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snowday

18 Feb

Hey, so it’s Winter Olympics time.

I’m one of those awful people that kind of thinks of the Winter Olympics as ‘Those Other Olympics’, but after watching a bit of it I have decided that I’m wrong.  The people in the Winter Olympics are far crazier, far more destructive than their summer counterparts.

In summer, people run.  They swim.  They flip around on a mat, and do some archery.

In winter they hurtle down an intentionally bumpy slope, propelling themselves into the air and flipping in ways that’ll most likely land them on their neck and snap their spinal cord.  These people are absolutely fucking nuts, and because all of their sports seem inherently dangerous and crazy, I have no way to gauge exactly how dangerous and crazy it is.

It’s like when you were a kid and your mom maybe put some food coloring in your eggs just for fun, and you were all, WHOA.  Mom can change the basic colors of things.  What else can she do?  Ride an easy-chair to the moon?  Eat living, venomous snakes?  Make a shank out of a toothbrush?  Because your mother’s obscure talents are already unreachable, nothing can surprise you anymore.

I’m the same way with all of these winter sports.  A snowboarder rockets fifteen in the air and does an Ultra Quark  Bojangle.  The crowd goes wild.  I nod appreciatively.  The next snowboarder rockets seventeen feet in the air and does a 1942 Supreme Burrito and the commentator stands, throws down his microphone, and sobs.  He has reached the pinnacle of his profession.  Nobody will ever achieve the perfection of the 1942 Supreme Burrito, and all other snowboarders may as well just shoot themselves in the face and be done with it.

And I am all, huh.  I don’t really see the difference between that and the Ultra Quark Bojangle, but I’m very glad that they are all so excited. Isn’t that nice, oh look, he’s jumping up and down and won  the gold medal.

WHAT ARE YOU DOING UP THERE, SHAUN WHITE. GET DOWN BEFORE YOU BREAK SOMETHING.

To attempt any of these sports is impressive.  To master them is ridiculous, and to excel at them is utterly unbelievable.  Every single Olympic competitor excels at their craft, and at that point, it is difficult for me to discern Awesome from Awesomer.  They are all just crazy people trying to kill themselves in a half-pipe, albeit fancily so.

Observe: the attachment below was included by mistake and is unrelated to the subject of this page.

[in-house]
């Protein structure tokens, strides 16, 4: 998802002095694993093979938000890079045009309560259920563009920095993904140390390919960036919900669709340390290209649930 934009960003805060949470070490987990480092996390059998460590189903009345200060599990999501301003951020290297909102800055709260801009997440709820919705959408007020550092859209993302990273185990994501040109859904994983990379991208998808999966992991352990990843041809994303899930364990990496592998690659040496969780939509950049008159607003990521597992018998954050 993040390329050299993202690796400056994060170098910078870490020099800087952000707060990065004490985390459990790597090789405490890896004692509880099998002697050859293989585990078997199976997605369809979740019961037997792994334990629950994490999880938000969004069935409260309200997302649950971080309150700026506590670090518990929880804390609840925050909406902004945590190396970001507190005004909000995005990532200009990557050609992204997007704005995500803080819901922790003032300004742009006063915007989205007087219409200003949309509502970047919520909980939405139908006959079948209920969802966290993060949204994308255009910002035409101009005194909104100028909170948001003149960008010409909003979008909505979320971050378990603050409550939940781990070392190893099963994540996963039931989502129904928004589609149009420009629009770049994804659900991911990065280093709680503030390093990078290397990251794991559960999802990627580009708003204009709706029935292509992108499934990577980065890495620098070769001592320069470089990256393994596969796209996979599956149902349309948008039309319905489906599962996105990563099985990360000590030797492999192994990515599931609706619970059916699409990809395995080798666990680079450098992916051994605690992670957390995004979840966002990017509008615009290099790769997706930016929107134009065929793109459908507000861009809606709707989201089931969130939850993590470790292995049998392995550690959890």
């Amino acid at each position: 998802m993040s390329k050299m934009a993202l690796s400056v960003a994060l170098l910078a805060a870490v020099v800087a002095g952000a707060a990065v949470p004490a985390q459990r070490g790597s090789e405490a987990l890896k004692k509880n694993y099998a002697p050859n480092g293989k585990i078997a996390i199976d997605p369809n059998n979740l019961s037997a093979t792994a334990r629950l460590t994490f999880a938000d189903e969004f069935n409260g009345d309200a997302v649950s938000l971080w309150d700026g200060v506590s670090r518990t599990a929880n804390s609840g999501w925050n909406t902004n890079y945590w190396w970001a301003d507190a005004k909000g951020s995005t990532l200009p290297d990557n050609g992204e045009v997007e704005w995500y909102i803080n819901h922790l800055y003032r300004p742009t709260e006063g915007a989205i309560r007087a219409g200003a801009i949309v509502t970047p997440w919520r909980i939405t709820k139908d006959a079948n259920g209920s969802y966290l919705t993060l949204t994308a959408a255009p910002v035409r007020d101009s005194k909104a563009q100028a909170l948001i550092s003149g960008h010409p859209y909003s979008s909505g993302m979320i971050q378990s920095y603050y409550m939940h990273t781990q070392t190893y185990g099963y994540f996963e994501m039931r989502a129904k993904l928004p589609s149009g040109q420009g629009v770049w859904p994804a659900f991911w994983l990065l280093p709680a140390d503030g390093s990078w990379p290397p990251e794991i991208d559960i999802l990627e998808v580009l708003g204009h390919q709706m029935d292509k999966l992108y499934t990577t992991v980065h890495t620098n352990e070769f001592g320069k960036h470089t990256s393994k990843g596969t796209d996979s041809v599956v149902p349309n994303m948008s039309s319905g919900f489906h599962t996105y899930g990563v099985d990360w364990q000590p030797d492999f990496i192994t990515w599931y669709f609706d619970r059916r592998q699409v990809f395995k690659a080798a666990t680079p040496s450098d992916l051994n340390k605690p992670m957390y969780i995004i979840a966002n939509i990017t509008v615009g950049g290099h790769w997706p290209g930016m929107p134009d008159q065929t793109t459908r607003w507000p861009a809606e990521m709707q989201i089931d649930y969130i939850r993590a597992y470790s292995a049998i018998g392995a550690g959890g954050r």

So here’s to you, Olympians.  May you not die in your quest for godhood.

I’ll just continue to watch and cover my eyes at the scary parts.

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8 Comments

Posted by on February 18, 2010 in Uncategorized

 

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8 responses to “snowday

  1. James

    February 18, 2010 at 12:35 pm

    This is why I call the summer Olympics “The Five Rings of Lame.” There needs to be an omnipresent potential of permanent disability to hold my attention.

    My favorite trick has got to be the Gesticulating Hobo.

     
  2. Sally

    February 18, 2010 at 12:47 pm

    You’re one step ahead of me. I’m not even watching. Just getting Olympic news from reputable sources such as yourself.

     
  3. lisa

    February 18, 2010 at 9:37 pm

    I would laugh harder at this post, except I know that the luger from Georgia died hurtling himself at 140+ km/hr down an ice track during a training run. This was the day of opening ceremonies and Vancouver was reeling from the shock of a dead Olympian. RIP. 😦

     
    • Jessica

      February 19, 2010 at 9:44 am

      This is very true. Hearing that news made me feel sick, and when they showed the video…ugh.

      I definitely cried during the opening ceremonies when Georgia appeared, and I can’t even imagine what that luger’s family must have gone through. To get so far and then be cut off at the height of your ambition is just unfathomably awful.

       
  4. ck

    February 18, 2010 at 11:07 pm

    Here is what I have watched instead of the Winter Olympics:

    1) NBA All-Star Weekend.
    2) Blazer games.